(Video embedded below.)
We kicked off our Epcot Food & Wine Festival adventures with a special wine tasting given by Achaval Ferrer Winery of Mendoza, Argentina.
Achaval Ferrer produces low-yield wines, consistently rated in the 90+ in both Wine Advocate and Wine Spectator. They produce around 15,000 cases per year, 85% of which is exported (25% of that to the U.S.). The winery was launched 10 years ago by 5 friends and they purchased land near the Andes mountains with vines that average around 80 years old.
The winemaker takes an interesting tactic, spending more time with the wood in the barrels and in the field than worrying about the actual blends. In fact, the wine ferments in extremely warm temperatures in concrete vats for 5-6 days – other wineries take months, not days, before moving to the barrel.
We tried three wines at this tasting. Prices listed are what I call “Disney prices,” so in many cases you’ll want to drop $5-$10 from the cost of the bottle.
2009 Malbec Mendoza ($29.95): The winery specializes in Malbec. This one has a lot of big fruit on the nose, as well as violets. There are also a lot of big fruits up front on the palette. I found this wine to be a little hot, and the presenters mentioned that while it is drinkable now, it is a little young. Lay it down for at least a year, I think, and some of that alcohol hotness will burn off (14.5% abv). My rating:
2008 Quimera ($54.95): This blend is named for the mythical beast Chimera, which is a blend of different animals. This wine includes 40% malbec, 22% merlot, 20% cabernet sauvignon, 14% cabernet franc, and 4% petit verdot. Interestingly, the winemaker chose to blend this wine right after picking – no fermenting first. The petit verdot and the cabernet sauvignon lended a lot of structure to this wine, as well as a long finish. The middle of the palate though was all malbec. This wasn’t my kind of wine – the fruit was just too big and I still felt like it was a little too hot for me. But if you love the big fruit monsters, you’ll enjoy the Quimera. My rating:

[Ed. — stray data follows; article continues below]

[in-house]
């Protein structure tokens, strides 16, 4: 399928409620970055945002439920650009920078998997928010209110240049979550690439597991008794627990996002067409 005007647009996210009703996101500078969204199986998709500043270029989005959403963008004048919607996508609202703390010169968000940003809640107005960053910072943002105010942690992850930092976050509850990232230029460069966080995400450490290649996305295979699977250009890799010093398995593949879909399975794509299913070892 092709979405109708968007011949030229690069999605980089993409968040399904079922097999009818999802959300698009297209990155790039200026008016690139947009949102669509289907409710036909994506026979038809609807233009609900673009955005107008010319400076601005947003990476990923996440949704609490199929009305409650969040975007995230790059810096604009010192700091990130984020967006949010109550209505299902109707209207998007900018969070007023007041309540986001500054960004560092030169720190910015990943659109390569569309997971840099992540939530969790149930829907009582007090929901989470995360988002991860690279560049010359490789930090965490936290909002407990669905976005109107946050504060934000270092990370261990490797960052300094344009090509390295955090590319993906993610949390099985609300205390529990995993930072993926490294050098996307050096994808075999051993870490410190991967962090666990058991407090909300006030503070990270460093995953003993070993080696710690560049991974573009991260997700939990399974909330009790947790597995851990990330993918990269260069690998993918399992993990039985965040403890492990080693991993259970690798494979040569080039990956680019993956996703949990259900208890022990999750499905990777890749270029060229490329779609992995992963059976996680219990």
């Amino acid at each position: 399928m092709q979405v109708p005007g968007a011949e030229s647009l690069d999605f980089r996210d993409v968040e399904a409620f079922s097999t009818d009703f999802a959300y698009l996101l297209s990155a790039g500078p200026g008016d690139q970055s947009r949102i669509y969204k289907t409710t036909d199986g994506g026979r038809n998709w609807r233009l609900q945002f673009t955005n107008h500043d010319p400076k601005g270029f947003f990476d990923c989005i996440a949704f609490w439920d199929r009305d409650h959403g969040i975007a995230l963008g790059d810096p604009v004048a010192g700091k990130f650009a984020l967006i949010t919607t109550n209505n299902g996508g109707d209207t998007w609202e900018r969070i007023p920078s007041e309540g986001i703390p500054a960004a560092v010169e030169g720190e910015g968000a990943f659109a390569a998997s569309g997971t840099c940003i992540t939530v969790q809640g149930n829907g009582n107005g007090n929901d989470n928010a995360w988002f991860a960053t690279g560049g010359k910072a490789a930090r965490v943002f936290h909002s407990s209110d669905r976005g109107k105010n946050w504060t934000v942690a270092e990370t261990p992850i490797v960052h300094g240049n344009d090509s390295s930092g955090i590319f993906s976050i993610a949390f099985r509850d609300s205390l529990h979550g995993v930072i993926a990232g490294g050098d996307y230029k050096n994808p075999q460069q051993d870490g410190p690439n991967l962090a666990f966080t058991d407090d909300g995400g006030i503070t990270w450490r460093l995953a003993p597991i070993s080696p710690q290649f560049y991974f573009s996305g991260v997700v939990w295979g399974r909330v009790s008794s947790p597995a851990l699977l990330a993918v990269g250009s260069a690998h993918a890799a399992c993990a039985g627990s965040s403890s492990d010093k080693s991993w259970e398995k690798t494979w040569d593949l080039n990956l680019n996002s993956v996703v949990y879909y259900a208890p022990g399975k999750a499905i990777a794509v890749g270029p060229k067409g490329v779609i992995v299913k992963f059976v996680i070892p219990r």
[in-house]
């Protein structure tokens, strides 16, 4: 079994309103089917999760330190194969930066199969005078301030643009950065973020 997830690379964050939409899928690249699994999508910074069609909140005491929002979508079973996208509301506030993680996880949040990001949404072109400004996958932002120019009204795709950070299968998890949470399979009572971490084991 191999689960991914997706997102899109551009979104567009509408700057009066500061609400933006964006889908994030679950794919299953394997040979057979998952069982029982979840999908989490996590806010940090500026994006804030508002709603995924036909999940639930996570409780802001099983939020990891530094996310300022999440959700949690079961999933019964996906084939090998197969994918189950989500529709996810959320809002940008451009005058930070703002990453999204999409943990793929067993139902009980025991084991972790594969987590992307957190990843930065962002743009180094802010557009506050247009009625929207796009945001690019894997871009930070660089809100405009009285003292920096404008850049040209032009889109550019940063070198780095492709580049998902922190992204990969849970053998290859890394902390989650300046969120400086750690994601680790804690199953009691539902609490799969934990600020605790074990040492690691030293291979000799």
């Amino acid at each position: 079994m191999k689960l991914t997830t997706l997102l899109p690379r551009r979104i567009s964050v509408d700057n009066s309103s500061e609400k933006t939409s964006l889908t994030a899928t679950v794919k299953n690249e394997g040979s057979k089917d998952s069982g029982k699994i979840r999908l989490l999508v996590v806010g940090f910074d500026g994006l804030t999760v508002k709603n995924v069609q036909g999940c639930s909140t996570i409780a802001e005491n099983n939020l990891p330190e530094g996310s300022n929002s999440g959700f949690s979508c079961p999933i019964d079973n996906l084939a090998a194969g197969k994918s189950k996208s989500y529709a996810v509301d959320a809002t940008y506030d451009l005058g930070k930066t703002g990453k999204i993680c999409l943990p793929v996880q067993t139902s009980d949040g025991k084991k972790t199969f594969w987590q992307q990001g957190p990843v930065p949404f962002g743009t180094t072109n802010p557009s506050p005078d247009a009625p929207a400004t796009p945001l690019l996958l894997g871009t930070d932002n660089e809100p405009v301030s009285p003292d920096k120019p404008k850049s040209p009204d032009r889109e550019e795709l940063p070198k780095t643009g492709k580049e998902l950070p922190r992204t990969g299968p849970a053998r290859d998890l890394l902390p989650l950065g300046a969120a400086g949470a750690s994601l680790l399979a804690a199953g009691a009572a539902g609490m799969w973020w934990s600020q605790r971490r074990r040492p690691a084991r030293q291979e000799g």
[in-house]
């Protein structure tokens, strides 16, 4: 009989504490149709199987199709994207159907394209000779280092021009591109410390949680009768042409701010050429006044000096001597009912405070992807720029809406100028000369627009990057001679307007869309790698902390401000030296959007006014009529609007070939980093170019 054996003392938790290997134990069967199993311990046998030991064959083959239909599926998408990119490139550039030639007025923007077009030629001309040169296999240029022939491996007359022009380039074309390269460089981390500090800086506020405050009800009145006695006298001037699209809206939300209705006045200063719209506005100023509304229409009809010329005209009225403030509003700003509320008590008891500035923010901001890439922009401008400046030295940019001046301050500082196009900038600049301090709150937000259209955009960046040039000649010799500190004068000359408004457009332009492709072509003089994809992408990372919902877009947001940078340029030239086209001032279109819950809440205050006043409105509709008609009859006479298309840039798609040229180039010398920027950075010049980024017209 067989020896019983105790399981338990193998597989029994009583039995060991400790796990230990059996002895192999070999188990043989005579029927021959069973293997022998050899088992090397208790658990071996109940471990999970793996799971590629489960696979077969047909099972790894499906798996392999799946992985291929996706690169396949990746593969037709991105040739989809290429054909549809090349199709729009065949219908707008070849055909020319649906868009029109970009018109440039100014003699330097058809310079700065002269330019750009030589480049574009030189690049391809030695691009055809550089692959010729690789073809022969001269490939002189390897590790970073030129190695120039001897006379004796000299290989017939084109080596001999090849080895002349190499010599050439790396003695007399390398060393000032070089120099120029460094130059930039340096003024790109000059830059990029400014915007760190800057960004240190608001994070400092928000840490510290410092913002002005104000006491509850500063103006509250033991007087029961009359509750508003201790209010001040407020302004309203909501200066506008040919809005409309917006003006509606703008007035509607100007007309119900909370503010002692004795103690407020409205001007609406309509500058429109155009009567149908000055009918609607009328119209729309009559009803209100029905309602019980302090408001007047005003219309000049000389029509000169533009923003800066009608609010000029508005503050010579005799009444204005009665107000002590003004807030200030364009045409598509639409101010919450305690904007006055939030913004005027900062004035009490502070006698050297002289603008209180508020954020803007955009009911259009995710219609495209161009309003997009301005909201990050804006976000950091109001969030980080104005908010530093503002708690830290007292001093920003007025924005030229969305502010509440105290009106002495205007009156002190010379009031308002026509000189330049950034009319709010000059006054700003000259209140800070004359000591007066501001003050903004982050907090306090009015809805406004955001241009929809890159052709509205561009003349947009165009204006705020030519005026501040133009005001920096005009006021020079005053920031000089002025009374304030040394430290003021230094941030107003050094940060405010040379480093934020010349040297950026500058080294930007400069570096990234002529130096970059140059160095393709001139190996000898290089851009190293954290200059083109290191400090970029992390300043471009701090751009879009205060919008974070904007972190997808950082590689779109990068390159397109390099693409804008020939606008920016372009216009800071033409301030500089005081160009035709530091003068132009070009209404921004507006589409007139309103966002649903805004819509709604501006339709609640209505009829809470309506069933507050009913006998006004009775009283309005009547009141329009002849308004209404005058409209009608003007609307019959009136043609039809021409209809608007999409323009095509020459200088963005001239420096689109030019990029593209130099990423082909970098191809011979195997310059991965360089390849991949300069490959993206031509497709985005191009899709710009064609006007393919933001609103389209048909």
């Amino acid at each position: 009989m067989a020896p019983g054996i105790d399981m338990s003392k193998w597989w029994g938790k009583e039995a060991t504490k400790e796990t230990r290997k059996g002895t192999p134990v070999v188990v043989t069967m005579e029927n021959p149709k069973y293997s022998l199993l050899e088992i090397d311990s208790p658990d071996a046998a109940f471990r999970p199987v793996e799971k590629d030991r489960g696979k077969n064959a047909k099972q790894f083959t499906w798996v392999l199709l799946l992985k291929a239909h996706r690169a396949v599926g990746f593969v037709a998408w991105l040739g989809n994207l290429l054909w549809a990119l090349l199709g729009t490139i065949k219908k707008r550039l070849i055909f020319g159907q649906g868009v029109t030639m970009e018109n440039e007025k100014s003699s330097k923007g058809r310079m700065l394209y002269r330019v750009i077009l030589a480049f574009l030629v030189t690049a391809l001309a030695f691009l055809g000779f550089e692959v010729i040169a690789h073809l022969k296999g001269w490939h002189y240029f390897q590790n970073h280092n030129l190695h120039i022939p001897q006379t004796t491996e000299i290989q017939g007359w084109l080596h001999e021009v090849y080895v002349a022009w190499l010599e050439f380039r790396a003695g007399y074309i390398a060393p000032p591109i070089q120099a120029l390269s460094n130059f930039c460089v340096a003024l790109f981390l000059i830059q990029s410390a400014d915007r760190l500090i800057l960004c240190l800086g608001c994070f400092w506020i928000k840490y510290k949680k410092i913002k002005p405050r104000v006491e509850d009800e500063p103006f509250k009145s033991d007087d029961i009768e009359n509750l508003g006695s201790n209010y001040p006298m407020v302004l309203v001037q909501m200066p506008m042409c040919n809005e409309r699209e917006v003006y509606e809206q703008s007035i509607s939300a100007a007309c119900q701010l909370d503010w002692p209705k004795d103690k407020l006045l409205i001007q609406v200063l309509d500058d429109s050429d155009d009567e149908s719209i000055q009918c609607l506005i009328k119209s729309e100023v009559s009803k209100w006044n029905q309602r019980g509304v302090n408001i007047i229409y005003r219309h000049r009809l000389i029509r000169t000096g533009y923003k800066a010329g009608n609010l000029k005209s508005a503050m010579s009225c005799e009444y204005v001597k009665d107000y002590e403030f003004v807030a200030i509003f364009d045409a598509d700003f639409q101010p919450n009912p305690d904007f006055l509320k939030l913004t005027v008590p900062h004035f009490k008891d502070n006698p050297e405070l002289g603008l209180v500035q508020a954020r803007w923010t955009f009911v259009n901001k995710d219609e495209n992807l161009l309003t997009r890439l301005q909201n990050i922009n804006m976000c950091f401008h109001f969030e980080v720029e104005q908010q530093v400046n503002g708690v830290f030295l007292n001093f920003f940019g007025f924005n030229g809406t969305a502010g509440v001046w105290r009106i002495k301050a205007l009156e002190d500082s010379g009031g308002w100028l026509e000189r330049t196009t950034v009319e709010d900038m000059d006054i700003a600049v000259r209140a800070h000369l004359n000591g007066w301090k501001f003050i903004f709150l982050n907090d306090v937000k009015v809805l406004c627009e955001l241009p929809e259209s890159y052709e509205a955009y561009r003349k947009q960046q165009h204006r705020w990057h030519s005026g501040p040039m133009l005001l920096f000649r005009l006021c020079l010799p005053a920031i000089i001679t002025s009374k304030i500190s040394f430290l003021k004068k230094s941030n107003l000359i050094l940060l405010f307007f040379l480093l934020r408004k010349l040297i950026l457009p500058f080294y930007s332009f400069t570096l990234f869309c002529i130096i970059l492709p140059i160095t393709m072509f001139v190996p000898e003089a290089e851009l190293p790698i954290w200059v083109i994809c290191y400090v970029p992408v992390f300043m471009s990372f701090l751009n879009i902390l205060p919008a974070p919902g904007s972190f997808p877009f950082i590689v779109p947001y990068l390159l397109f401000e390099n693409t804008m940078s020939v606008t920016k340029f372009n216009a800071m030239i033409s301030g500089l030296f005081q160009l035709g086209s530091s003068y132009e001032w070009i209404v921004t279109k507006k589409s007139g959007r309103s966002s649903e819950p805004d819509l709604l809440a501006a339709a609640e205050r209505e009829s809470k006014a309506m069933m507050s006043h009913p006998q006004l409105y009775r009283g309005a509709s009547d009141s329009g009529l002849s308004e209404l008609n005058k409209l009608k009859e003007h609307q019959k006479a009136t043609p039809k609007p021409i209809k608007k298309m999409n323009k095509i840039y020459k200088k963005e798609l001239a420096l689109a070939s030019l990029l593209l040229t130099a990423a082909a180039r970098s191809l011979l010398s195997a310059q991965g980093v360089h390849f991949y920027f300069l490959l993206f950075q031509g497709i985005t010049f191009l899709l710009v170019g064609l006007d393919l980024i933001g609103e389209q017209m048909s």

2007 Finca Mirador ($142.95): The Finca Mirador is one of three separate single vineyard wines produced by Achaval Ferrer. Each one of these showcases malbec from a specific elevation, really emphasizing altitude, terroir, and soil. The Finca Mirador Malbec is grown at 2400 feet, and the other two single vineyard wines are grown at even higher elevations. This wine is pricey, but it tastes like it. I loved it. There was a lot of “dirt” in this wine, with dried cherries and dried fruits. There was a lot of complexity and structure to this wine, reminding me of a really wonderful bordeaux. My rating:
Achaval Ferrer is imported by TGIC. The rep was pretty sure you can pick it up at either The Party Source or Cork n Bottle.
This Saturday, I’m playing hostess for a wine tasting at the Dilly Cafe. First the key information: this Saturday, Oct 9, 1-4 pm, 50 cents per pour. If the weather cooperates, we’ll be enjoying a gorgeous fall day on the patio.
Now, the wines. I originally wanted to do a Breast Cancer themed tasting (okay, I walked in and said, “I think my theme is boobs.”) But I ended up with one red, one white, and four rosés. Now, I know people get all strange about rosé, and some people only want red or only want white at tastings, so I was feeling a little uncomfortable with my theme. Then I was staring at a particular wine and realized that I wanted to throw in some “weird” grapes.
Really, these grapes aren’t all that unusual – but my hope is that at least one of these grapes will be new to you. They’re fun to try and come from all across the globe.
1. A nice sparkling Brachetto (Italy)
2. Vinum Cellars White Elephant (Rhone blend, California winery, Chenin Blanc / Roussanne / Viognier blend)
3. Hirsch Gruner #1 (Austria, Grüner Veltliner)
4. Enotria Cortese (California winery, Italian grape – also called Gavi)
5. Turn Me Red (Austria, Zwiegelt)
6. Chandon Pinot Meunier (California winery, originally a French grape) << One of my favorite wines!
Well, that’s what is picked out right now, but keep in mind these are subject to change based on distributor availability.
I hope to see everyone there!
6818 Wooster Pike
1-4 pm – drop by anytime